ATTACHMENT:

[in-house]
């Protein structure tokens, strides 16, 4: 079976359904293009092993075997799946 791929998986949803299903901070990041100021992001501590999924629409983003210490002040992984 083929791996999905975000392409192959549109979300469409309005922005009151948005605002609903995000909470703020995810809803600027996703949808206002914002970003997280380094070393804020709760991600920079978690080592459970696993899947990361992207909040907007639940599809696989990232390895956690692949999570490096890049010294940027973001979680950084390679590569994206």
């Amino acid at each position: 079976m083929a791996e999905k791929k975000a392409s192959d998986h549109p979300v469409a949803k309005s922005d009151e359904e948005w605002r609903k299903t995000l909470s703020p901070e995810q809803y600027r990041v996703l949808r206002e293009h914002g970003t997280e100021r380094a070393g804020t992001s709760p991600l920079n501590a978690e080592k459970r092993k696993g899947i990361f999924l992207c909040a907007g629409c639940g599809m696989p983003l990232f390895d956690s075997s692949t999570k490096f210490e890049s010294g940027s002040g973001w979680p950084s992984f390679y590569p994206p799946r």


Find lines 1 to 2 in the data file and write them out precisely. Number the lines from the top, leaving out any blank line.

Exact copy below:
[in-house]
């Protein structure tokens, strides 16, 4: 079976359904293009092993075997799946 791929998986949803299903901070990041100021992001501590999924629409983003210490002040992984 083929791996999905975000392409192959549109979300469409309005922005009151948005605002609903995000909470703020995810809803600027996703949808206002914002970003997280380094070393804020709760991600920079978690080592459970696993899947990361992207909040907007639940599809696989990232390895956690692949999570490096890049010294940027973001979680950084390679590569994206």